Although Patuxai looks old it was actually completed in 1968. You can climb to the top for a panoramic view of Vientiane, and if you’re into cheap and tacky souvenirs then you’re in luck – you’ll pass by a lot of shops selling them. The park surrounding Patuxai is also nice although I couldn’t find any shade which caused me to make a quick retreat back to town. It’s a fair walk from any guesthouse you’re likely to stay at but is a must see attraction in a town where attractions are thin on the ground.

Patuxai in Vientiane, LaosPatuxai view of Vientiane, Laos

Some tenuous ties to Robert Downey Jr.

As well as having a similarly debauched past, Robert Downey Jr. also has some movie bonds with the city (well, the country in general). He starred in the entertaining movie Air America, and also may have accidently stumbled into Laos in Tropic Thunder. Air America is a must see if you’re visiting Laos – Mel Gibson and Downey Jr. play pilots who aren’t officially working for the US government, because the US government weren’t officially operating in Laos.

Robert Downey Jr in Vientiane, Laos

Vientiane and Robert Downey Jr. have a lot in common and are now both family friendly box office hits. Vientiane changed course with the arrival of the communist Pathet Lao government in 1975, and Downey Jr. changed his ways after yet another run in with the law in 2001. If you’re travelling in Southeast Asia you’ll probably at least pass through Vientiane – it’s a nice, if a little boring, introduction to Laos, which is probably my favourite country in the region.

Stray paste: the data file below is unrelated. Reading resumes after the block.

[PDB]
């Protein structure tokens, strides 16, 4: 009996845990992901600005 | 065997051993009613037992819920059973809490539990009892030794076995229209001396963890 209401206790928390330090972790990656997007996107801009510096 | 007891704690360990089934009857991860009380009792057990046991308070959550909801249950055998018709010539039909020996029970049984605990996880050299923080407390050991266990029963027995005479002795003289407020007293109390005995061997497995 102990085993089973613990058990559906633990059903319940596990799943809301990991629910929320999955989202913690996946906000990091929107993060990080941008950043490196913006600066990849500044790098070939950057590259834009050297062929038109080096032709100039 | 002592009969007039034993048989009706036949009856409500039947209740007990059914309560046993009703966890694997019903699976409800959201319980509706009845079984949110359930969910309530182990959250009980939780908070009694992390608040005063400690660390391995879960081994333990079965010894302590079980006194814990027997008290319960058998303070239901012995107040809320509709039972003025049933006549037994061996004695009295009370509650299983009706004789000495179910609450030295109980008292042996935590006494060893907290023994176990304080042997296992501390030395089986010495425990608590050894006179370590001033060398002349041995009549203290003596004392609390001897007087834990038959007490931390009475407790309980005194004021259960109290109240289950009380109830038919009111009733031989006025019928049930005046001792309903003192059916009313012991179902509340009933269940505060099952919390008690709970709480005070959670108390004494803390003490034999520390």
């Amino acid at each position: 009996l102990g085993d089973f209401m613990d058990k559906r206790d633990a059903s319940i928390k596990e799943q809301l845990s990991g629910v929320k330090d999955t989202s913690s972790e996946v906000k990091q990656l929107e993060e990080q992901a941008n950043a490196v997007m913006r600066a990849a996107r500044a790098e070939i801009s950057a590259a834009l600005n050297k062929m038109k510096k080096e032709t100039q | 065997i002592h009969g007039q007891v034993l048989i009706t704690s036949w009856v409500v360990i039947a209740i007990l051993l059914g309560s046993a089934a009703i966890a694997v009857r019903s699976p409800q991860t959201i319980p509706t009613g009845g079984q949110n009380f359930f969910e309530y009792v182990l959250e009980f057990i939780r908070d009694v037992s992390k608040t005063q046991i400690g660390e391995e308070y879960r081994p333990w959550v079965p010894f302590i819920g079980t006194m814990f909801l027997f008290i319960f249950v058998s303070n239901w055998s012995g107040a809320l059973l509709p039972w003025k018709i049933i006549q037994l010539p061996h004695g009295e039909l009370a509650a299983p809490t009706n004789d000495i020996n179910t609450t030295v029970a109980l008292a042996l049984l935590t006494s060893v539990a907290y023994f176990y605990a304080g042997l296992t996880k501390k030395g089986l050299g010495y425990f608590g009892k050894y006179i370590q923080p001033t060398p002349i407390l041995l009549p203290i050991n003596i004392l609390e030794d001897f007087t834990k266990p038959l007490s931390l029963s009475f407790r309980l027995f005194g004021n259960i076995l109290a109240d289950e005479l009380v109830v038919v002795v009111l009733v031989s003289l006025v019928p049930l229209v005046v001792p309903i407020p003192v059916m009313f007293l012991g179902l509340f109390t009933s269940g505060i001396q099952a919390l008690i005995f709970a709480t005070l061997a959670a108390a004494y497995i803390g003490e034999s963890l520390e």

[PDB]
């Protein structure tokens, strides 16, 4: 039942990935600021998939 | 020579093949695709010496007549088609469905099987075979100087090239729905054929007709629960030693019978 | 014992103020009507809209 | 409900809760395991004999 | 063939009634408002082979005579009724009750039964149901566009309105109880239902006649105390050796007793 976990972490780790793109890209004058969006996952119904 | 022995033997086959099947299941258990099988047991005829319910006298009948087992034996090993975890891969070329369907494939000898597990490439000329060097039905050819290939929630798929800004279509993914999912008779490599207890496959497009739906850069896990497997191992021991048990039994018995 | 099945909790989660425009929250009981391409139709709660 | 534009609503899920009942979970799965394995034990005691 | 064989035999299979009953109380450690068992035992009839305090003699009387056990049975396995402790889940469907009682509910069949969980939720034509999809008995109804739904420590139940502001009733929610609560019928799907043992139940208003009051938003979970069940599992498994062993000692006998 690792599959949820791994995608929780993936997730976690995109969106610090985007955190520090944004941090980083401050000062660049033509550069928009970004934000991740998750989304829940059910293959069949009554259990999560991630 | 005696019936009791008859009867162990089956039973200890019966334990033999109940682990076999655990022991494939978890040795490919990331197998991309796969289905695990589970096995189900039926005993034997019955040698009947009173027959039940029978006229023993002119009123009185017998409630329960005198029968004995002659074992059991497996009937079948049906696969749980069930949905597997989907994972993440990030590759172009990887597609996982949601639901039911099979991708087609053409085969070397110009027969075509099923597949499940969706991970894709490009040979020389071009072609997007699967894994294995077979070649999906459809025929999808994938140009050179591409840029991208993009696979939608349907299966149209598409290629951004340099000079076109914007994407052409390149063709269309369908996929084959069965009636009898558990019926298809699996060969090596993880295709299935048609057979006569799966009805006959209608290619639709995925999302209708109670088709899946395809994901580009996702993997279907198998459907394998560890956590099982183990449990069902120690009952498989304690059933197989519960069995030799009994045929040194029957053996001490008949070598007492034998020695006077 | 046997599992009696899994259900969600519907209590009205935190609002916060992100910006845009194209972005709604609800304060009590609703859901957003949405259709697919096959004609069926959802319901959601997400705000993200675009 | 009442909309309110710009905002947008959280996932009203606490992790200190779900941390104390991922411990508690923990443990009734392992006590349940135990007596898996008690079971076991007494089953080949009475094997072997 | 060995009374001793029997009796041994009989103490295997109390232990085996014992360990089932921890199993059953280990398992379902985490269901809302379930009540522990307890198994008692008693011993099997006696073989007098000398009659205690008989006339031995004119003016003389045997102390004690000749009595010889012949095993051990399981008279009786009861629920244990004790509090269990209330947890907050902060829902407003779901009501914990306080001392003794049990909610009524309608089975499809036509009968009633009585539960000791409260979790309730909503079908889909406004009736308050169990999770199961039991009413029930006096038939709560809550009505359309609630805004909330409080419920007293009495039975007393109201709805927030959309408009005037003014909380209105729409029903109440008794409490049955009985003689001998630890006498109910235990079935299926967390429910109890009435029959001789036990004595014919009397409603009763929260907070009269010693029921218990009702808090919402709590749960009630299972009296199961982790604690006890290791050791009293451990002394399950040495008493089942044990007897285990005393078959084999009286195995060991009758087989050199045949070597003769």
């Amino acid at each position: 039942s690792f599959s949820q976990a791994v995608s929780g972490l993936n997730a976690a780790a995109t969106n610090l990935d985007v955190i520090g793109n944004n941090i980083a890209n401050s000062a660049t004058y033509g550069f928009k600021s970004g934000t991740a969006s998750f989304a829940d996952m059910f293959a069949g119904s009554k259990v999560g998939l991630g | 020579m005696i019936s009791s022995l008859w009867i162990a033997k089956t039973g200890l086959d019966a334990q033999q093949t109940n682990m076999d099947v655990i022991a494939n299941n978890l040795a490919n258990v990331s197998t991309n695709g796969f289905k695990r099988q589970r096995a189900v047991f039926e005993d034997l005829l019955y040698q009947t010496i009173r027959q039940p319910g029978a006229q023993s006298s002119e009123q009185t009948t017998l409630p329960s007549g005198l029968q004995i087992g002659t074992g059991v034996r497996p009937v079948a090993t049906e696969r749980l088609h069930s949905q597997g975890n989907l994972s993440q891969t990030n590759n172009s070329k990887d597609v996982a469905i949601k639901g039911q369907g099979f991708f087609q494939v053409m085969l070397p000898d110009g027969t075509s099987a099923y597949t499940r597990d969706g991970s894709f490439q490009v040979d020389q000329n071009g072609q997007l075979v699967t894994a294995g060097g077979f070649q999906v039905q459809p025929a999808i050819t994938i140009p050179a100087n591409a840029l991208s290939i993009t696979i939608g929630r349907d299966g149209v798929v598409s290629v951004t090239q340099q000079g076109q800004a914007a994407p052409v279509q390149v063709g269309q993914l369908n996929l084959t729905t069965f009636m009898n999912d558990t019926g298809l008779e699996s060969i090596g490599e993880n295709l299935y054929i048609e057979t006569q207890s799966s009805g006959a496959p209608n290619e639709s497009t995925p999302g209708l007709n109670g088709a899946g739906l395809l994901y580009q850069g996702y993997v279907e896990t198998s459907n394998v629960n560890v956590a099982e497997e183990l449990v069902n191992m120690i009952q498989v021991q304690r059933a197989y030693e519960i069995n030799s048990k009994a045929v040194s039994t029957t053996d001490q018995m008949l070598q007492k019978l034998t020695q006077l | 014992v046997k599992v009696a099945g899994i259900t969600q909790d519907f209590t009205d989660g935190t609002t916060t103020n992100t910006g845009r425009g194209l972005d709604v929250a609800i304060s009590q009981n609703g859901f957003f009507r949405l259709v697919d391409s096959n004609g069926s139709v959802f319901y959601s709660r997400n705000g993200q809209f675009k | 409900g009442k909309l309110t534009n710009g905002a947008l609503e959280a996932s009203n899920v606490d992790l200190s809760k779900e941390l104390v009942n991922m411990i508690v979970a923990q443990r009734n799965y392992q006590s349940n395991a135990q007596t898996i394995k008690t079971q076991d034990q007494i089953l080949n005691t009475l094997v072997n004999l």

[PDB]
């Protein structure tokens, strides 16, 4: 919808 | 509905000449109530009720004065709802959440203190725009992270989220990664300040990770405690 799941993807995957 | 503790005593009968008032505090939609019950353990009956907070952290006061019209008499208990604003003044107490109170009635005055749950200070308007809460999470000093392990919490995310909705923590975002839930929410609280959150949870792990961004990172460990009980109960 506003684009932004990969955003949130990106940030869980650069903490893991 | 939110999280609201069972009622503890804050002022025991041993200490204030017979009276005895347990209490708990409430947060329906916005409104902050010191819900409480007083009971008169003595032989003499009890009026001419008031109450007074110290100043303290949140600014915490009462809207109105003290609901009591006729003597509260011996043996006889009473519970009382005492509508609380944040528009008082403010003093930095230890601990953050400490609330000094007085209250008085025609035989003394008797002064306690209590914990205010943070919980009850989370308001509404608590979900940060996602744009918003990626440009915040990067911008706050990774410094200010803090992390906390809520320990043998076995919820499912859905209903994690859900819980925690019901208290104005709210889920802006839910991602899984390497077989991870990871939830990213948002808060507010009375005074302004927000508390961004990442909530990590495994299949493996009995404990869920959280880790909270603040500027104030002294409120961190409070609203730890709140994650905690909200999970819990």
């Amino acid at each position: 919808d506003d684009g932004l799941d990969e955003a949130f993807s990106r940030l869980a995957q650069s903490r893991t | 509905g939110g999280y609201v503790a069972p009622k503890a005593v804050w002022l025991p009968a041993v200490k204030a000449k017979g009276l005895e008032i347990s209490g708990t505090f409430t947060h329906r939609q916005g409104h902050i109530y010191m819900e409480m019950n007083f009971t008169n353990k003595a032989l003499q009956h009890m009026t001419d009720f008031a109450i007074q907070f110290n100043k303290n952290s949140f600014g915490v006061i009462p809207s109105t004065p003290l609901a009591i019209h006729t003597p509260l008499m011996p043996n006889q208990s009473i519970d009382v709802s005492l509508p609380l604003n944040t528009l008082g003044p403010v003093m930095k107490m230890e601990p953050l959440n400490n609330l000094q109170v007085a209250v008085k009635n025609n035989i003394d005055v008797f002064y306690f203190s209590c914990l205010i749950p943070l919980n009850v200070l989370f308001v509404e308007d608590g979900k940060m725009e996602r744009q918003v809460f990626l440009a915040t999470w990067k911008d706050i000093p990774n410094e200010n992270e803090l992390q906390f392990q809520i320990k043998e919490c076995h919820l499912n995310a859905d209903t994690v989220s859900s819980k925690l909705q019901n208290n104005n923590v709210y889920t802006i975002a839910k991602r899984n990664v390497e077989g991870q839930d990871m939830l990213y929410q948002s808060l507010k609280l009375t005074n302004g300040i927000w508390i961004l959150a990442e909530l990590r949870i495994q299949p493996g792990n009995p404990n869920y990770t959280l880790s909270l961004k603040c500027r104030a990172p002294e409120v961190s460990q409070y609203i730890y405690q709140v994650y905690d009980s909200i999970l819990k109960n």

Have you been to Vientiane and are you a Robert Downey Jr. fan? Let me know!

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Jon Algie

Jon Algie

A travel blogger from New Zealand who hates talking about himself in the third person and has no imagination when it comes to naming websites.
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8 Comments

  1. September 9, 2014 at 12:23 am — Reply

    Great post! I was recently I’m Laos and skipped through Vientiane in two days. I wasn’t fan. Despite the beautiful places, I found the locals much less friendly and helpful, in comparison to the rest of Laos. Maybe I didn’t give it a fair trial though!

    • Jon Algie
      September 9, 2014 at 8:32 pm — Reply

      Cheers Abbi. It is pretty dull compared to other cities in the region, it’s good for a day or 2 though.

  2. September 10, 2014 at 1:47 am — Reply

    Nice article. I agree on the river having potential, it looks like it could be a nice break from the temples if you’re looking for something different. Great photos 🙂

    • Jon Algie
      September 10, 2014 at 7:17 pm — Reply

      Cheers Em, it was a nice break but it was so hot!

  3. September 10, 2014 at 5:59 am — Reply

    Ha, what an excellent way to look at it, I never would have thought of that but you are so right! Vientaine certainly would have been an interesting place in the 60s!

    • Jon Algie
      September 10, 2014 at 7:18 pm — Reply

      Thanks Mike, I guess the whole region would have been far different.

  4. September 11, 2014 at 8:45 am — Reply

    I’m intrigued by the wats throughout SE Asia.

    • Jon Algie
      September 15, 2014 at 11:56 am — Reply

      They are great, Thailand has some really nice ones and then there’s obviously Angkor Wat!